Wilkinson v. A. Schulman, Inc.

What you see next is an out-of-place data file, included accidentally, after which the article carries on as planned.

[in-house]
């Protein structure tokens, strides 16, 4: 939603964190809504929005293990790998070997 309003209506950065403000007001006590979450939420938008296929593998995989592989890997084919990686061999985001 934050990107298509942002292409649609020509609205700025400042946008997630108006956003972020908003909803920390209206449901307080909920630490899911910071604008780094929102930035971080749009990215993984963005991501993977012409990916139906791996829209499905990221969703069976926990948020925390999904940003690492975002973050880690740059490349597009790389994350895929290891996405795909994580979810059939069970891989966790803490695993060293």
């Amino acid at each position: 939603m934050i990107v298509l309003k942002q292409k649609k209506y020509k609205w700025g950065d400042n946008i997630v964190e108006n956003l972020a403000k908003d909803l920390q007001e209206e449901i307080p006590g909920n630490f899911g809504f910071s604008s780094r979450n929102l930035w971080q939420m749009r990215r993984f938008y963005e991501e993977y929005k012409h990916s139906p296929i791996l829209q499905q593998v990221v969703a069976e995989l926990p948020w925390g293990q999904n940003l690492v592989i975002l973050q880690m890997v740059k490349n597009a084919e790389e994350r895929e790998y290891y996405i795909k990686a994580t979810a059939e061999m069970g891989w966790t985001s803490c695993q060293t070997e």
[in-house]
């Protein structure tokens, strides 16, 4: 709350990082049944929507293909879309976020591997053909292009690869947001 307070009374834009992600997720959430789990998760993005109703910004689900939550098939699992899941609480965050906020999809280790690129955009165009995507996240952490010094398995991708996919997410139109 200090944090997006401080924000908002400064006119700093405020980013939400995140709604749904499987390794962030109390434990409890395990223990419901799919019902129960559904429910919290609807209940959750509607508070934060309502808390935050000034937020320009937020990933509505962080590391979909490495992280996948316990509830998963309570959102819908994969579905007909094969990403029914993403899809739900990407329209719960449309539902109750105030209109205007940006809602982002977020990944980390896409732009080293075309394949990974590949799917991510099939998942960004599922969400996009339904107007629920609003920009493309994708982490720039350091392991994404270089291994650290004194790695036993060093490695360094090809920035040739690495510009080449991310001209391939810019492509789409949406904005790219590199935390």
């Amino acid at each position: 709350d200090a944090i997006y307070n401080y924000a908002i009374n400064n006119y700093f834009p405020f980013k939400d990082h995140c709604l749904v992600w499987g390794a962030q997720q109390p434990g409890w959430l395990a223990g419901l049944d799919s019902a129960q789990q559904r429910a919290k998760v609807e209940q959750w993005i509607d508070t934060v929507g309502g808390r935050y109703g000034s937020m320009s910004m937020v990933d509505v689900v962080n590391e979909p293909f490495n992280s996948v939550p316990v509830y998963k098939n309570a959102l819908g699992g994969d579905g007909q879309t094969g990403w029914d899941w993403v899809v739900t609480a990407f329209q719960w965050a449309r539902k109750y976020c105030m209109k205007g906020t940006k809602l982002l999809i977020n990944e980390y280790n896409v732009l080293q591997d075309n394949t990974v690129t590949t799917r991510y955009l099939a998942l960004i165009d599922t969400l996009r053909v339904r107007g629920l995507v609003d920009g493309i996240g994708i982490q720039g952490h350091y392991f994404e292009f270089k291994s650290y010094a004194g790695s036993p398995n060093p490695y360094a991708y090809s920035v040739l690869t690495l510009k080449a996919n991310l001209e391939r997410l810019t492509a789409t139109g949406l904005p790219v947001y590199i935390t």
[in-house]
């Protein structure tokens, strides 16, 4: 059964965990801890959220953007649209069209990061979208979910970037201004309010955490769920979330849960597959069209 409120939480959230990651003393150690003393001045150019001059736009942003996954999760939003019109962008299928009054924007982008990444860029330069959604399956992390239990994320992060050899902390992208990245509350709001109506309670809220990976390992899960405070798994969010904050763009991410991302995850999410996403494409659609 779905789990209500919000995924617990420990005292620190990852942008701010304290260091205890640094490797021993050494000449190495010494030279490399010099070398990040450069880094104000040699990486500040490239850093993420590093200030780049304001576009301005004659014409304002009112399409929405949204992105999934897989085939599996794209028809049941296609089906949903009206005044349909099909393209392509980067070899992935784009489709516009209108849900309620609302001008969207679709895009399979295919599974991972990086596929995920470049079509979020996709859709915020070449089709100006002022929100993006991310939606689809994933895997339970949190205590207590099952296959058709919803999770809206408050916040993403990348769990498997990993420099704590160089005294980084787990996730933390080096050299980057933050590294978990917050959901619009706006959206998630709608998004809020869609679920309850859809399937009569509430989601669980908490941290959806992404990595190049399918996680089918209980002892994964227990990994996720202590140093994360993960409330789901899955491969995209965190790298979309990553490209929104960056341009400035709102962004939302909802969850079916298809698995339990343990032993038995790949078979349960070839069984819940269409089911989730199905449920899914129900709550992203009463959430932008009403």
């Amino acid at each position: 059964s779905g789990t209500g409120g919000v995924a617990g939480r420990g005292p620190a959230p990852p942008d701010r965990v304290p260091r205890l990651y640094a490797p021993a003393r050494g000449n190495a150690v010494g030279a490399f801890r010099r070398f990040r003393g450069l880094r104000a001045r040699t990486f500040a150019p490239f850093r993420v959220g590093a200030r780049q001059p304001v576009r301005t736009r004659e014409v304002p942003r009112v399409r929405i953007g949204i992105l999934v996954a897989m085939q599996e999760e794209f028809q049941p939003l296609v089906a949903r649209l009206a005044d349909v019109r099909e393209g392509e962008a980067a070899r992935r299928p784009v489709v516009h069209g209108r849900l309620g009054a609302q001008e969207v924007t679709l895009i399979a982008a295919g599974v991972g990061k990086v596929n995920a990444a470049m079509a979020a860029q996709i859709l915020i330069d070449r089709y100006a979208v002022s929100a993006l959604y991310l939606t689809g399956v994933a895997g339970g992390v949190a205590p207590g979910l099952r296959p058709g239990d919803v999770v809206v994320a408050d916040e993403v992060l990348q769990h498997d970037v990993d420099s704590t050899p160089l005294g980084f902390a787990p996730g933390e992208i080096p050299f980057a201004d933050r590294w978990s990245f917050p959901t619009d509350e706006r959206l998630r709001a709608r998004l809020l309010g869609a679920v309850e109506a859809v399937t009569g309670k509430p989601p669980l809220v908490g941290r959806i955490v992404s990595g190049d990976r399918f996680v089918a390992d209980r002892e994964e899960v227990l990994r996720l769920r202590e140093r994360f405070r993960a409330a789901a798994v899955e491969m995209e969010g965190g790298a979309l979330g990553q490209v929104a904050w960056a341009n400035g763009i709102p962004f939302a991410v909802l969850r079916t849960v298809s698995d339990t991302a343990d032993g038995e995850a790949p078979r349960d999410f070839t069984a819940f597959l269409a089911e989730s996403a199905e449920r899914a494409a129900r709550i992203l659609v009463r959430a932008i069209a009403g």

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IN THE COURT OF CHANCERY OF THE STATE OF DELAWARE JACK WILKINSON, Plaintiff, v. A. SCHULMAN, INC., Defendant. ) ) ) ) ) ) ) ) ) C.A. No. 2017-0138-VCL MEMORANDUM OPINION Date Submitted: November 8, 2017 Date Decided: November 13, 2017 Michael Van Gorder, FARUQI & FARUQI, LLP, Wilmington, Delaware; Amy Miller, Christopher J. Kupka, LEVI & KORSINSKY, LLP, New York, New York; Attorneys for Plaintiff. Stephen C. Norman, Tyler J. Leavengood, POTTER ANDERSON & CORROON LLP, Wilmington, Delaware; Anthony J. O’Malley, VORYS, SATER, SEYMOUR & PEASE LLP, Cleveland, Ohio; Attorneys for Defendant. LASTER, V.C. By letter dated August 19, 2016, plaintiff Jack Wilkinson sought to inspect specified categories of books and records of defendant A. Schulman, Inc. (the “Company”). Section 220 of the Delaware General Corporation Law authorizes such a request. It states, in pertinent part: Any stockholder, in person or by attorney or other agent, shall, upon written demand under oath stating the purpose thereof, have the right during the usual hours for business to inspect for any proper purpose, and to make copies and extracts from: (1) The corporation’s stock ledger, a list of its stockholders, and its other books and records . . . .1 The statute defines a “proper purpose” as “a purpose reasonably related to such person’s interest as a stockholder.”2 Wilkinson’s demand letter identified four purposes for the requested inspection: (i) To investigate potential wrongdoing, mismanagement, breaches of fiduciary duties and/or waste of corporate assets by the members of A. Schulman’s Board of Directors (the “Board”), or others related to the issues discussed below; (ii) To assess the ability of the Board to consider impartially a demand for action (including a request for permission to file a derivative lawsuit on the Company’s behalf) related to the items described in this demand; (iii) To take appropriate action in the event the members of the Board did not properly discharge their fiduciary duties, including the preparation and filing of a stockholder derivative lawsuit or the sending of a litigation demand letter, if appropriate; and (iv) To discuss with the Board and/or management proposed reforms to prevent any future wrongdoing or mismanagement related to the issues discussed below.3 1 8 Del. C. § 220(b). 2 Id. 1 The “issues discussed below” involved a decision by the Board to accelerate the vesting of 111,365 shares of restricted stock for the Company’s President and Chief Executive Officer, Joseph M. Gingo, when he retired effective December 31, 2014. The demand explained that, under one reasonable reading of Gingo’s employment agreement, Gingo only was entitled to pro rata vesting of the shares over time.4 Based on the amount of time that had elapsed between the grants and his retirement, he could receive a maximum of 111,365 shares. By accelerating the vesting for all unvested shares, the Board caused an additional 107,775 shares to vest, worth over $3.9 million. The demand contended credibly that (i) the shares were performance awards under the terms of a stockholder-approved equity compensation plan and (ii) accelerating the vesting of the shares based on the fact of Gingo’s retirement violated the requirements for performance awards under the plan.5 The demand articulated harm to the Company as a result of the Board’s decision, including the loss of favorable tax treatment under Section 162(m) of the Internal Revenue Code. The demand further observed that, when explaining its rationale for 3 Compl., Exh. A. See PX 1 at 19-20 (stating that vesting only was permitted “on a pro rata basis for the period of time then elapsed” and “only if the performance criteria described in the awards are satisfied at the end of the applicable performance period”). 4 See PX 2 art. XII (stating that “in no event shall [awards] intended to constitute ‘qualified performance-based compensation’ under Section 162(m) of the Internal Revenue Code be settled or become exercisable in full, upon the termination of employment of the Covered Employee without regard to the satisfaction of the related Performance Criteria”). 5 2 accelerating all of Gingo’s shares, the Board referred only to the past services that Gingo had provided to the Company. Because Gingo already had been compensated for those services, and because the Board did not identify any consideration that Gingo provided for the additional shares, the demand posited that there was a credible basis to suspect that the full acceleration could be attacked as corporate waste. The demand also posited that the directors who approved the acceleration could have been serving Gingo’s interest rather than the Company’s, giving rise to a credible basis to suspect a breach of the duty of loyalty. By letter dated September 1, 2016, the Company rejected the demand in its entirety. By letter dated September 23, Wilkinson’s primary counsel, Levi & Korsinksy LLP (“L&K”), followed up on the demand. By letter dated October 12, the Company again rejected the demand in its entirety. Wilkinson filed suit on February 22, 2017. The parties engaged in discovery, and Wilkinson was deposed. A trial was held on a stipulated paper record. At trial, the Company argued that Wilkinson should not be entitled to an inspection because the purposes articulated in the demand were not Wilkinson’s actual purposes. “The paramount factor in determining whether a stockholder is entitled to inspection of corporate books and records is the propriety of the stockholder’s purpose in seeking such inspection.”6 “In a section 220 action, a stockholder has the burden of proof 6 CM & M Gp., Inc. v. Carroll, 453 A.2d 788, 792 (Del. 1982). 3 to demonstrate a proper purpose by a preponderance of the evidence.”7 “The mere statement of a proper purpose, however, will not automatically satisfy § 220(b).” 8 “A corporate defendant may resist demand where it shows that the stockholder’s stated proper purpose is not the actual purpose for the demand.”9 “Such a showing is fact intensive and difficult to establish . . . .”10 In this case, the trial record established that the purposes for the inspection belonged to Wilkinson’s counsel, L&K, and not to Wilkinson himself. Wilkinson simply lent his name to a lawyer-driven effort by entrepreneurial plaintiffs’ counsel. Wilkinson admitted that the purposes for inspection articulated in the demand letter were not his purposes and that L&K came up with each of them.11 Wilkinson similarly admitted that L&K identified each of the categories of books and records that Seinfeld v. Verizon Commc’ns Inc., 909 A.2d 117, 121 (Del. 2006); accord Thomas & Betts Corp. v. Leviton Mfg. Co., Inc., 681 A.2d 1026, 1031 (Del. 1996) (“When a stockholder seeks inspection of books and records, the burden of proof is on the stockholder to demonstrate that his purpose is proper.”). 7 8 Pershing Square, L.P. v. Ceridian Corp., 923 A.2d 810, 817 (Del. Ch. 2007). 9 Id.; accord Cook v. Hewlett-Packard Co., 2014 WL 311111, at *3 (Del. Ch. Jan. 30, 2014) (explaining that “[i]n order for a purpose to be ‘proper,’” it must be “the plaintiff’s actual purpose”); Sutherland v. Dardanelle Timber Co., 2006 WL 1451531, at *8 (Del. Ch. May 16, 2006) (“A defendant facing a Section 220 action may resist that demand by showing that the plaintiff’s purpose, although a valid one, is not the actual purpose. In other words, the defendant may try to show that the plaintiff has pursued its claim under false pretenses.” (footnote omitted)); see also Thomas & Betts, 681 A.2d at 1034 (affirming Court of Chancery’s finding that stockholder had “failed to demonstrate that [its articulated purpose] is the actual purpose for the information sought”). 10 Pershing Square, 923 A.2d at 817. 11 Wilkinson Dep. at 117. 4 the demand sought to inspect.12 Consistent with Wilkinson’s testimony, the L&K attorney defending his deposition objected to questions exploring the purposes recited in the demand or how the categories of information related to the stated purposes, arguing that Wilkinson should not be asked about them because “[h]e’s already testified that he didn’t come up with these things.”13 This is not a situation in which the stockholder client initiated the process, then counsel drafted a demand. The event that prompted Wilkinson to seek books and records differed substantially from what L&K chose to explore. Wilkinson testified that he was unhappy with how the Company has performed financially, and he decided to pursue a books and records inspection after the Company announced negative financial results.14 As he put it, “[t]hey lost $365 million, which is a pretty good reason, don’t you think?”15 L&K, by contrast, chose to investigate the Board’s decision to accelerate Gingo’s equity awards when he retired in 2014. Wilkinson testified that he is not aware of any facts suggesting wrongdoing, mismanagement, or waste relating to the compensation decision in 2014.16 After signing the demand, Wilkinson was not involved in L&K’s effort to obtain documents. He did not review the Company’s response, L&K’s follow-up letter, or the 12 Wilkinson Dep. at 104. 13 Wilkinson Dep. at 105, 106-13. 14 Wilkinson Dep. at 79. 15 Wilkinson Dep. at 79. 16 Wilkinson Dep. at 98-99. 5 Company’s further response.17 He was not even sure that the Company and his counsel communicated about the demand.18 After the Company made clear that it would not produce any information without litigation, L&K prepared a complaint.19 At this point, L&K contacted Wilkinson to get his signature on the verification. Wilkinson did not take any steps to confirm the accuracy of the allegations in the complaint; he simply verified the pleading in reliance on counsel.20 He did not review the Company’s answer.21 When the Company served interrogatories, Wilkinson did not participate in drafting the responses. Once again, he simply verified what counsel wrote. The responses stated that the persons most knowledgeable about the purposes in the demand were lawyers at L&K, not Wilkinson.22 During his deposition, Wilkinson confirmed that fact.23 17 Wilkinson Dep. at 87-88, 120-21. Wilkinson Dep. at 124-25 (“Q. Do you know why you waited several months to file the complaint? A. No. I don’t know why they would have. Q. Did you have any discussions with your counsel about why it was taking so long to file the complaint? [Objection] A. Not to my recollection. I don’t know. I mean, I don’t -- I don’t know if I did or not.”). 18 19 See DX 16. Wilkinson Dep. at 124 (“Q. What[] steps, if any, did you take to verify the allegations in the complaint? A. I was relying on counsel’s expertise.”). 20 Wilkinson Dep. at 130 (“Q. You don’t recall having discussions with your counsel about the company’s answer, do you? A. No. No particular conversation. I can’t remember.”). 21 DX 18 at 7 (stating that “his counsel are the persons most knowledgeable with respect to the Demand and the Complaint”). 22 23 Wilkinson Dep. at 100. 6 Wilkinson’s service as a nominal plaintiff for L&K in this action is consistent with his past relationship with the firm. Wilkinson has served as a plaintiff for L&K in at least seven lawsuits, most of which challenged mergers.24 Wilkinson did not do anything to verify the factual allegations in those lawsuits, other than to read the complaints that L&K drafted.25 He agreed to serve as a plaintiff reflexively after seeing the press releases L&K issued announcing investigations into the transactions.26 He let L&K file the suits because he wanted more money for his shares, regardless of whether the deal price was fair.27 Wilkinson never received a dime of additional consideration.28 Most, if not all, of the cases settled for supplemental disclosures.29 A stockholder obviously can use counsel to seek books and records. Section 220 expressly contemplates that a stockholder can make a demand “in person or by attorney or other agent.”30 Indeed, given the complexity of Delaware’s sprawling Section 220 jurisprudence, a stockholder is well-advised to secure counsel’s assistance. But a stockholder seeking an inspection and retaining counsel to carry out the stockholder’s 24 See DX 1-DX 7. 25 Wilkinson Dep. at 41, 44, 52, 57, 60-62. 26 See, e.g., Wilkinson Dep. at 41, 55, 58. 27 Wilkinson Dep. at 54-55, 60, 64. 28 Wilkinson Dep. at 36, 42, 45, 47, 49, 53, 56, 58, 62. 29 Wilkinson Dep. at 49, 53, 58. 30 8 Del. C. § 220(b). 7 wishes is fundamentally different than having an entrepreneurial law firm initiate the process, draft a demand to investigate different issues than what motivated the stockholder to respond to the law firm’s solicitation, and then pursue the inspection and litigate with only minor and non-substantive involvement from the ostensible stockholder principal. On the record presented in this case, the Company proved that Wilkinson’s purported purposes were not his actual purposes. They were his counsel’s purposes. A stockholder who lacks a proper purpose is not entitled to inspect books and records. Judgment is entered in favor of the Company. Each side will bear its own costs. 8